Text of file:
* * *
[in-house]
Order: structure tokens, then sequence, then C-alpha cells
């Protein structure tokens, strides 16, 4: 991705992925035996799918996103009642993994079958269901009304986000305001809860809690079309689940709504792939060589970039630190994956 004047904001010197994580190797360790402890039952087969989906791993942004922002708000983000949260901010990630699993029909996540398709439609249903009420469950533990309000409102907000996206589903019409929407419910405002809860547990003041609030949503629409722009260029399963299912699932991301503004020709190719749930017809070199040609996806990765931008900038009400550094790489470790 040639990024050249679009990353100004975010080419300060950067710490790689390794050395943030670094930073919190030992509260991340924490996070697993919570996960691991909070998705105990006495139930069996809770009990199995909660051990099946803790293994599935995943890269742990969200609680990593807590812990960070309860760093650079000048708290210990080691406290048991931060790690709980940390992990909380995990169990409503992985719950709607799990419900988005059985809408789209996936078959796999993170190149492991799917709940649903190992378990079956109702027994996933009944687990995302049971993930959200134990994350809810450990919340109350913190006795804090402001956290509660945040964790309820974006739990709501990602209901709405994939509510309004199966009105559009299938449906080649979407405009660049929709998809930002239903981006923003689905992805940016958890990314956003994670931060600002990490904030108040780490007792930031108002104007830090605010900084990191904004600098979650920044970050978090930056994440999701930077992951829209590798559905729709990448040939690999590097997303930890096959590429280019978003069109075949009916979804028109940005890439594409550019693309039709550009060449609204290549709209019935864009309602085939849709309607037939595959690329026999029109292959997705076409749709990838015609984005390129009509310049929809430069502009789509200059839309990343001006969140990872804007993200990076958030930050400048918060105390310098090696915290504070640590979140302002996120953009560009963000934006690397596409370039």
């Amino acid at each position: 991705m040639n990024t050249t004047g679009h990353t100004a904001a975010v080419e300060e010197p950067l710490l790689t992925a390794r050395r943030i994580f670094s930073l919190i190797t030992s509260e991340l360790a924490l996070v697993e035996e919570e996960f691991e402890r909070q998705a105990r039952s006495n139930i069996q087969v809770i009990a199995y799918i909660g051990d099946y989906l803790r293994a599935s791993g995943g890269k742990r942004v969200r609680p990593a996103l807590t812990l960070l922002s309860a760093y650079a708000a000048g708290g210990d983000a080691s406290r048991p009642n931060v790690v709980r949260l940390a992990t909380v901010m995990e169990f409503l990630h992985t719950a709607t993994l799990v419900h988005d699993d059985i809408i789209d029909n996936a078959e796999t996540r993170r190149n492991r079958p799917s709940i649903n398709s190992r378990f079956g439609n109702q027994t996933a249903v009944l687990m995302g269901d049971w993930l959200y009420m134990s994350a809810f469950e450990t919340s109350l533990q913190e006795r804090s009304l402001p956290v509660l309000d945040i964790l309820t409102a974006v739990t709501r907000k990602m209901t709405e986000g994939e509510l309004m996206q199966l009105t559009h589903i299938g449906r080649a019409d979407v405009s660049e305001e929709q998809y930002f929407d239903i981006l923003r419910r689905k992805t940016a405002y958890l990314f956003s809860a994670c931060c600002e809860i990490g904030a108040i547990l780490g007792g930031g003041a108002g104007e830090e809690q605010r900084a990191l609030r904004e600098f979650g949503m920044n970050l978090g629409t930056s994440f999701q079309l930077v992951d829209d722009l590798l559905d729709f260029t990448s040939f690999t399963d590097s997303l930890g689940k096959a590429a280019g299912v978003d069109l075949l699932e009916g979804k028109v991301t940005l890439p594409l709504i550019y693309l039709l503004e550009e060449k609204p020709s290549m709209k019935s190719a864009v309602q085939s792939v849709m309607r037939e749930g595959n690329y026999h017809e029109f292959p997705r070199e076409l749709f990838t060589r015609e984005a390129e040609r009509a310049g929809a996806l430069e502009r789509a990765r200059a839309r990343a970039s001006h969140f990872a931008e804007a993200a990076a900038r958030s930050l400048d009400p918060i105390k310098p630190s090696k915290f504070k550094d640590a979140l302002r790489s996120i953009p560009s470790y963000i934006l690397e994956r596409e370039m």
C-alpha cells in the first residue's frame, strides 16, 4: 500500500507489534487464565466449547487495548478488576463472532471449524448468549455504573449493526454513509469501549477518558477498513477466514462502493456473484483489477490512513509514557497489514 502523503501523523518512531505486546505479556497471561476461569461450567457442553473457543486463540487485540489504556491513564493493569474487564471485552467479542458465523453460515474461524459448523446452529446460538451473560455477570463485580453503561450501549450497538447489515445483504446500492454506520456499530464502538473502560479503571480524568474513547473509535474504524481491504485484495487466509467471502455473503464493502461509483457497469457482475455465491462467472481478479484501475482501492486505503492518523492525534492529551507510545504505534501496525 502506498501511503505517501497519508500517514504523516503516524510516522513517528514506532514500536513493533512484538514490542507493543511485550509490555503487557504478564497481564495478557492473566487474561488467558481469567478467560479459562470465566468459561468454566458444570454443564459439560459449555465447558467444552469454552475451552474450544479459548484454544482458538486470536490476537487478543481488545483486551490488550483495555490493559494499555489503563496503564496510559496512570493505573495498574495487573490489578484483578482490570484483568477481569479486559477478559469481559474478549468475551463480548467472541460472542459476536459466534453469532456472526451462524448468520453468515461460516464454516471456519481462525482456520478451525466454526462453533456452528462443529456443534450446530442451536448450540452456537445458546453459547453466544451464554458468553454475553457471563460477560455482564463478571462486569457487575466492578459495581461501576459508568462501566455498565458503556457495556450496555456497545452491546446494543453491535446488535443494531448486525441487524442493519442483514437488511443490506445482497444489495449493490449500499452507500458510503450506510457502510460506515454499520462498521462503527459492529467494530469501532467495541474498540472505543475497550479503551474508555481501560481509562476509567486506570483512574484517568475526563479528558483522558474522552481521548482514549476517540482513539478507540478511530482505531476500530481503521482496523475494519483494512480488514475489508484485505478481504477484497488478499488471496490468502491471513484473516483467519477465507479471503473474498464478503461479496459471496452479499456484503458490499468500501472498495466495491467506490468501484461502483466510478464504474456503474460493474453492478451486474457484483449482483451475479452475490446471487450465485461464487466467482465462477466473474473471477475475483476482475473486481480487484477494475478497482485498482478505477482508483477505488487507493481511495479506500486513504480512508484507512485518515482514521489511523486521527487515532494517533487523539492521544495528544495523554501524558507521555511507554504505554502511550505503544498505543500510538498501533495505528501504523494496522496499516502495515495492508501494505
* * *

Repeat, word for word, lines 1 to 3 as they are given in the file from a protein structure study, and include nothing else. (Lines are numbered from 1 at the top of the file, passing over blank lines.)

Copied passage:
[in-house]
Order: structure tokens, then sequence, then C-alpha cells
């Protein structure tokens, strides 16, 4: 991705992925035996799918996103009642993994079958269901009304986000305001809860809690079309689940709504792939060589970039630190994956 004047904001010197994580190797360790402890039952087969989906791993942004922002708000983000949260901010990630699993029909996540398709439609249903009420469950533990309000409102907000996206589903019409929407419910405002809860547990003041609030949503629409722009260029399963299912699932991301503004020709190719749930017809070199040609996806990765931008900038009400550094790489470790 040639990024050249679009990353100004975010080419300060950067710490790689390794050395943030670094930073919190030992509260991340924490996070697993919570996960691991909070998705105990006495139930069996809770009990199995909660051990099946803790293994599935995943890269742990969200609680990593807590812990960070309860760093650079000048708290210990080691406290048991931060790690709980940390992990909380995990169990409503992985719950709607799990419900988005059985809408789209996936078959796999993170190149492991799917709940649903190992378990079956109702027994996933009944687990995302049971993930959200134990994350809810450990919340109350913190006795804090402001956290509660945040964790309820974006739990709501990602209901709405994939509510309004199966009105559009299938449906080649979407405009660049929709998809930002239903981006923003689905992805940016958890990314956003994670931060600002990490904030108040780490007792930031108002104007830090605010900084990191904004600098979650920044970050978090930056994440999701930077992951829209590798559905729709990448040939690999590097997303930890096959590429280019978003069109075949009916979804028109940005890439594409550019693309039709550009060449609204290549709209019935864009309602085939849709309607037939595959690329026999029109292959997705076409749709990838015609984005390129009509310049929809430069502009789509200059839309990343001006969140990872804007993200990076958030930050400048918060105390310098090696915290504070640590979140302002996120953009560009963000934006690397596409370039």